Fifteen states have submitted fewer than 100 total mental health records to the federal government's instant check system, marking what gun control advocates said is a major flaw in the system.
Since the National Instant Criminal Background Check System (NICS) became operational in 1998, the 15 lowest-performing states have reported fewer than 100 records between them, according to a new report from advocacy group Mayors Against Illegal Guns.
The spotlight has returned to mental health and gun crimes in the wake of a review this week that found the Sandy Hook shooter had mental problems, and after a man with mental health issues assaulted his politician father in a high-profile case in Virginia earlier this month.
"Everyone understands that mental health plays a role in some shootings," said David Chipman, a former agent with the Bureau of Alcohol, Tobacco, Firearms and Explosives and former adviser to the mayors' group. "It seems like there has been some progress made, but there's still a lot of work that needs to be done."
Those 15 states are Alaska, Hawaii, Louisiana, Maryland, Massachusetts, Mississippi, Montana, Nebraska, New Hampshire, North Dakota, Oklahoma, Rhode Island, South Dakota, Vermont, and Wyoming.
The report found that of those 15 bottom-performing states, only Nebraska and North Dakota had laws that require or permit the records to be turned over.
Amid the disputes on guns, advocates on both sides of the issue generally agree that better medical documentation could flag people at risk of doing harm to themselves or others.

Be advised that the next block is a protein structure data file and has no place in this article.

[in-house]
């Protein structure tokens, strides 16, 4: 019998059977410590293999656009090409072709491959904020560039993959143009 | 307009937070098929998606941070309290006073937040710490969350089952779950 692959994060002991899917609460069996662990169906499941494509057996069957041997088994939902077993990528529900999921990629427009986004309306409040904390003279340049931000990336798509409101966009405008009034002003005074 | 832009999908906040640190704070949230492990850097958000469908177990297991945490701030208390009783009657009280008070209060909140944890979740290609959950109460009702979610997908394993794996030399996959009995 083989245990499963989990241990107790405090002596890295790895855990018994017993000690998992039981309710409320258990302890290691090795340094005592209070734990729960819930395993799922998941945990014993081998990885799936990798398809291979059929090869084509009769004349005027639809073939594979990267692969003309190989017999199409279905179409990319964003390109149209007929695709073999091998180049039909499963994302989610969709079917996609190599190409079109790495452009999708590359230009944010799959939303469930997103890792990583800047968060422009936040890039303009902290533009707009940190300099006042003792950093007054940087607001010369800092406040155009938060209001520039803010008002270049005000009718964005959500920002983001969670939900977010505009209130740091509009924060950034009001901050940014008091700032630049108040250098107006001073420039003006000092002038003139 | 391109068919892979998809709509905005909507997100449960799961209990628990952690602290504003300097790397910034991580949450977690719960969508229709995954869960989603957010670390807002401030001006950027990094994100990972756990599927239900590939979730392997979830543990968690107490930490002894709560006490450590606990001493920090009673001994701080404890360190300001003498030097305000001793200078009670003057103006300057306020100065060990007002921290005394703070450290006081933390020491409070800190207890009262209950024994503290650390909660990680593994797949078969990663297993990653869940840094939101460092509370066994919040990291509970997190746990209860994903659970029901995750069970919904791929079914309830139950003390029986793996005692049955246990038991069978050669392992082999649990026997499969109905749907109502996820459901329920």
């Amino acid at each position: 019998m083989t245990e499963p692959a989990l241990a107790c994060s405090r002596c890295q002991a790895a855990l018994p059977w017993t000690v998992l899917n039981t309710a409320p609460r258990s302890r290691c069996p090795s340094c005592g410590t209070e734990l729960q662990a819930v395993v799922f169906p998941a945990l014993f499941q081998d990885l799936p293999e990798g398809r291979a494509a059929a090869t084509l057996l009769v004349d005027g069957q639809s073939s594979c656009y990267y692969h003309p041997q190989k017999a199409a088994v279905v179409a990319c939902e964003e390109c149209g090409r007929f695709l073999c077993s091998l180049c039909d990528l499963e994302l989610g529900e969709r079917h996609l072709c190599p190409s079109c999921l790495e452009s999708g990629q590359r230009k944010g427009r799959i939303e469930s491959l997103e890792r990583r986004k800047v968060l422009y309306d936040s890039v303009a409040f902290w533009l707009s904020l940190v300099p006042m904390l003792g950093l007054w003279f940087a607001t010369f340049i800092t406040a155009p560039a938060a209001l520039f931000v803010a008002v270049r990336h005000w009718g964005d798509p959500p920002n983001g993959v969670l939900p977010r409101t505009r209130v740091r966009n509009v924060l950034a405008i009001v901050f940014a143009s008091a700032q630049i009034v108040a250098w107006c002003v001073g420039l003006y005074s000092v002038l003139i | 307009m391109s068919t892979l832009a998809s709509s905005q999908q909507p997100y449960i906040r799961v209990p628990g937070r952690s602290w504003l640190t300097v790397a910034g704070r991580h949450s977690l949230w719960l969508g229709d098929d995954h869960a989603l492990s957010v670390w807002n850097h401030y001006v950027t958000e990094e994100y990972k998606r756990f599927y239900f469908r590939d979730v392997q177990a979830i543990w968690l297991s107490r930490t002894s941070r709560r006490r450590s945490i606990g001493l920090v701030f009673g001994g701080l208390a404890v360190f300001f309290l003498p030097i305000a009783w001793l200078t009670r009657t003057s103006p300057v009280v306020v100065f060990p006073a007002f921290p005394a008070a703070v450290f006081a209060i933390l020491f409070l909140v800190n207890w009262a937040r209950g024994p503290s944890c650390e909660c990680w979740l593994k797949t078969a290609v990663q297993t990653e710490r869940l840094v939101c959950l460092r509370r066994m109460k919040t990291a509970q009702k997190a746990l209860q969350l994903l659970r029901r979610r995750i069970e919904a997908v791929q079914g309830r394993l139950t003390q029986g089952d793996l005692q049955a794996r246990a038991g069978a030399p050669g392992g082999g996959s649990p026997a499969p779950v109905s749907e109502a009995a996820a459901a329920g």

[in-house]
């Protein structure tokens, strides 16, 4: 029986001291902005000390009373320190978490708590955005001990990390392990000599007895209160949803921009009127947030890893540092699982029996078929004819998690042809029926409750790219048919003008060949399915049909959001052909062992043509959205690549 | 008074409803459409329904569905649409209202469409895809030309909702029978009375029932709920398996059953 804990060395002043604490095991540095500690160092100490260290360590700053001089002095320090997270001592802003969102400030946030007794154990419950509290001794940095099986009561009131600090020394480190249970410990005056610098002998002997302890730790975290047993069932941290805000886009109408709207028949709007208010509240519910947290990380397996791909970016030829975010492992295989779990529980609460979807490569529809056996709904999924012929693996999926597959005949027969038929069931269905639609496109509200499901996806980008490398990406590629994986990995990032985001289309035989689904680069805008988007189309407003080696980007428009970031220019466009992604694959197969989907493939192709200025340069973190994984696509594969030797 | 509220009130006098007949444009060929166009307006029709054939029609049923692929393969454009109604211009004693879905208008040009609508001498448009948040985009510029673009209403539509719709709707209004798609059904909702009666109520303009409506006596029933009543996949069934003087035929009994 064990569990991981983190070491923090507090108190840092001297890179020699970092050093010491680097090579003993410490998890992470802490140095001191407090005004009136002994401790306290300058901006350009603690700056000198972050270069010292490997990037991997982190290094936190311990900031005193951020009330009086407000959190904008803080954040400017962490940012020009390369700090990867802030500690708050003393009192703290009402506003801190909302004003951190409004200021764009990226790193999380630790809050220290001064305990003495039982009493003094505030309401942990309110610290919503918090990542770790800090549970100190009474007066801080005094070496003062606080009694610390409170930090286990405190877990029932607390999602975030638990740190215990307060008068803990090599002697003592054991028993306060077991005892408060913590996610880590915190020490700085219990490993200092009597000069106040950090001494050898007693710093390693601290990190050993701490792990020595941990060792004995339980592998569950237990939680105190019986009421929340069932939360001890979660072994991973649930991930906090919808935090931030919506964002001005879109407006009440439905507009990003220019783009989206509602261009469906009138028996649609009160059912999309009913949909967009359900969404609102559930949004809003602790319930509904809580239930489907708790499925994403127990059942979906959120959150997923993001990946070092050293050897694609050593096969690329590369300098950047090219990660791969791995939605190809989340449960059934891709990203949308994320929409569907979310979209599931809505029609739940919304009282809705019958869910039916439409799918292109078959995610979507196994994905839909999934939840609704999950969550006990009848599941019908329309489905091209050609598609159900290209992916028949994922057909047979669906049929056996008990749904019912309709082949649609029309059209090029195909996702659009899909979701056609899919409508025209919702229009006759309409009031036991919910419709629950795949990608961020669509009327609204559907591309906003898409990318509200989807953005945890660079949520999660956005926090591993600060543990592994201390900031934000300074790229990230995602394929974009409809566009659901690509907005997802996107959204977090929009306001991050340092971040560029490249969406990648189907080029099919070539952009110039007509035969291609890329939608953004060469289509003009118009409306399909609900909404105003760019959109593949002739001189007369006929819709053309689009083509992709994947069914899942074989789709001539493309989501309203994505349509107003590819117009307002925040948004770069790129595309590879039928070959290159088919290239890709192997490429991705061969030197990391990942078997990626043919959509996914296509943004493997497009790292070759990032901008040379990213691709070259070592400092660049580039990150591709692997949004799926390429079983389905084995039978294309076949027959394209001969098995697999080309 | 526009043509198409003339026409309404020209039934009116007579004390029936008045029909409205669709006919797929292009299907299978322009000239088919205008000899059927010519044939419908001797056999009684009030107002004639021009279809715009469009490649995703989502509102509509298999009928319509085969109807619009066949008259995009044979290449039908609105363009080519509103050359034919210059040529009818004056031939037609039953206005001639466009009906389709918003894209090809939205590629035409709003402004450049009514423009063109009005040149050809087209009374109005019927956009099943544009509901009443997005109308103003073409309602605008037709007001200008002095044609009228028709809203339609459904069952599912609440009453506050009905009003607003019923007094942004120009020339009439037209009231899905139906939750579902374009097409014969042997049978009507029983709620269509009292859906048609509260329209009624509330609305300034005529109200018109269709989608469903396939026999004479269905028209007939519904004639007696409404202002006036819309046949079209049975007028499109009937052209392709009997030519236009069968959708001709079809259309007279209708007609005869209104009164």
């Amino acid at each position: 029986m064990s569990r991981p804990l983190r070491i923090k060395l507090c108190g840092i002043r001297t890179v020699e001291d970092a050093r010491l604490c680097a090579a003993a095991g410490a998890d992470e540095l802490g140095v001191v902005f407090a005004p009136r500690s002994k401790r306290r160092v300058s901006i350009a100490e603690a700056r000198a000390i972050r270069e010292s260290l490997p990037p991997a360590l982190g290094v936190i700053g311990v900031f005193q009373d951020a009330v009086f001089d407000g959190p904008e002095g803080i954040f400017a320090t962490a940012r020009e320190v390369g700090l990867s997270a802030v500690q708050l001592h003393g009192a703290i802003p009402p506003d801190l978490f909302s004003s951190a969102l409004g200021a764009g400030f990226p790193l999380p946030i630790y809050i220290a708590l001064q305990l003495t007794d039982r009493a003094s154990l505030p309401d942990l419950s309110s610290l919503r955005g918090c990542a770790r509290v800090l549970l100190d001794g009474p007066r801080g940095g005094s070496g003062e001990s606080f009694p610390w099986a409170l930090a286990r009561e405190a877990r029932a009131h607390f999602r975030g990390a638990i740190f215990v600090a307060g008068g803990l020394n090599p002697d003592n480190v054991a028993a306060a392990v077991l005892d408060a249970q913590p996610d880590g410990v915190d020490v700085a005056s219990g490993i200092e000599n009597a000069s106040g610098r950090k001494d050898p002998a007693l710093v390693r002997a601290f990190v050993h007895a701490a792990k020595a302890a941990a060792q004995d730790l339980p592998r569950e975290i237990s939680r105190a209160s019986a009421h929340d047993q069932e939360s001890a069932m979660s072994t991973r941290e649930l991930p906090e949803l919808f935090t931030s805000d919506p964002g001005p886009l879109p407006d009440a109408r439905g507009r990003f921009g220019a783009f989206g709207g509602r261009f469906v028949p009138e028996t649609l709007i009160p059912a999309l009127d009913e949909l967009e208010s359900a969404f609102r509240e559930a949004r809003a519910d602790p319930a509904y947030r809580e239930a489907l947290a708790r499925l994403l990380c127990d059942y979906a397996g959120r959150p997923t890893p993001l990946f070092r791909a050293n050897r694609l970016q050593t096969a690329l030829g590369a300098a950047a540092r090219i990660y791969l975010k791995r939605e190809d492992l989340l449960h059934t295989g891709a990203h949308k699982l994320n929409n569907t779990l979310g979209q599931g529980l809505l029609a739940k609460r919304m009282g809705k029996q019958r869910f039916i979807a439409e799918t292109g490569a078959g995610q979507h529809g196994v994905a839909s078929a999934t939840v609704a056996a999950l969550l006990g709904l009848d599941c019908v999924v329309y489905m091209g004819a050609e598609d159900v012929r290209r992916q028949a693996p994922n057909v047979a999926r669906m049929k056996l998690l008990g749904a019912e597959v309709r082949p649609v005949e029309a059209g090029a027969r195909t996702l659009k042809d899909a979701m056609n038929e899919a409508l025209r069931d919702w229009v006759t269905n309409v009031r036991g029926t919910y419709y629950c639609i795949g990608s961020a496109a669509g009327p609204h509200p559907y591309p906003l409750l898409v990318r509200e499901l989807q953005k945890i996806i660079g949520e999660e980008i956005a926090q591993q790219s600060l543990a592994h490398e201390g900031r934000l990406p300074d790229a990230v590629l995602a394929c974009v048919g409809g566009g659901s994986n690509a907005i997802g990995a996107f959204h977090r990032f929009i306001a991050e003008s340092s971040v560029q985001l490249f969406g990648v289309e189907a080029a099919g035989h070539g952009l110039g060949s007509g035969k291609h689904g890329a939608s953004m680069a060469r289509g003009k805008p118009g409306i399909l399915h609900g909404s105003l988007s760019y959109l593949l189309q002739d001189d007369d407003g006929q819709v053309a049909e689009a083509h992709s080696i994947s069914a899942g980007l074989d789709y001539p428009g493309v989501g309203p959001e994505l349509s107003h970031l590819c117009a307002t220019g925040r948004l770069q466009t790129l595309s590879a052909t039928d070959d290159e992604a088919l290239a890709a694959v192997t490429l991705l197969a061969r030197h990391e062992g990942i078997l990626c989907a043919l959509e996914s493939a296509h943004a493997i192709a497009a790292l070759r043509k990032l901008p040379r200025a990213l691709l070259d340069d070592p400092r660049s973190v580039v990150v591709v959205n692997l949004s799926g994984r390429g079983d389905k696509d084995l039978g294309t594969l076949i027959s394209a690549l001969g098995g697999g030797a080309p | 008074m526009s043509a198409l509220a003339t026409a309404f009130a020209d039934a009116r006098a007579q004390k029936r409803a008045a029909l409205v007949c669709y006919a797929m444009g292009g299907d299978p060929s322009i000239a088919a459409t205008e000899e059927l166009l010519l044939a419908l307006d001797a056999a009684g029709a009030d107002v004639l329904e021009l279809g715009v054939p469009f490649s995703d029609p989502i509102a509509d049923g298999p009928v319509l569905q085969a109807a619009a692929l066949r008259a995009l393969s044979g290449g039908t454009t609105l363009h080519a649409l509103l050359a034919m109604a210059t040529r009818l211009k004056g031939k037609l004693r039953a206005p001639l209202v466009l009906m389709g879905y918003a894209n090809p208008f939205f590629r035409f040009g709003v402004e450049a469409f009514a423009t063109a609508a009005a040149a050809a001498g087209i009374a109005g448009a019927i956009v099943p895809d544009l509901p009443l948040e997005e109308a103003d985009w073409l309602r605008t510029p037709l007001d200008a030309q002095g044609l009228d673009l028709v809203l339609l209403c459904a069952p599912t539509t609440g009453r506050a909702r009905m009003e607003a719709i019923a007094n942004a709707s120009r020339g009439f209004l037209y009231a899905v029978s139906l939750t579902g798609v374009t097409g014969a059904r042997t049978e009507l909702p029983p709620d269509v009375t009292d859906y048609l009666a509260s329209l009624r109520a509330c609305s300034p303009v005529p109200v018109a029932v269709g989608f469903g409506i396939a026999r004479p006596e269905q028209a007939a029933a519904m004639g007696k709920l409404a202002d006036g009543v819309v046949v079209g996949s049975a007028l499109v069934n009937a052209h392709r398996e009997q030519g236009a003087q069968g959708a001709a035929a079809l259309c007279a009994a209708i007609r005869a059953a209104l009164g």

Those efforts got a boost this week after authorities in Connecticut released a report saying the shooter in Newtown last year, Adam Lanza, was obsessed with violence and mass shootings, and had easy access to guns that were legally purchased by his mother.
But the system can only take you so far, said John Hudak, a fellow in governance studies at the Brookings Institution.
"If Connecticut's reporting of their mental health records was perfect, it wouldn't have stopped what happened in Newtown," Mr. Hudak said.
However, Mr. Hudak cautioned that gun violence remains a social problem that cannot be solved only in people's homes or by better parenting.
Federally licensed gun dealers are required to perform NICS checks when they sell a gun. A bill to expand the required checks to private sales online and at gun shows failed earlier this year in the U.S. Senate, though a number of states have passed new gun control and background check laws in the wake of last year's Connecticut school shootings.
Under the current NICS system, states voluntarily provide records to the federal government. The report, however, found that most of the 15 top-performing states received federal grant money from 2009 to 2012 to improve collection and submission of the relevant records.
Pennsylvania, New Jersey, Utah, Florida and Maine had the largest increases in reported records from October 2012 to May 2013. Florida also had the largest percent increase in mental health submissions over their previous total, jumping 82 percent from 49,903 to 90,824.
Virginia has been one of the most diligent in turning over records to the federal government, especially in the wake of reforms instituted after the Virginia Tech mass shooting in 2007.
Nevertheless, issues inside the state persist, and the specific issue of mental health treatment has gotten particularly close attention in recent weeks after Austin "Gus" Deeds, 24, stabbed state Sen. R. Creigh Deeds before taking his own life.
Mr. Deeds, a former Democratic gubernatorial nominee, sharply criticized the state's mental health system this week; Gus Deeds was given a psychiatric evaluation the day before the tragedy occurred, but was turned away after the Rockbridge Community Services Board could not find him a bed.
Several nearby facilities reported later that they had available space but were not contacted.
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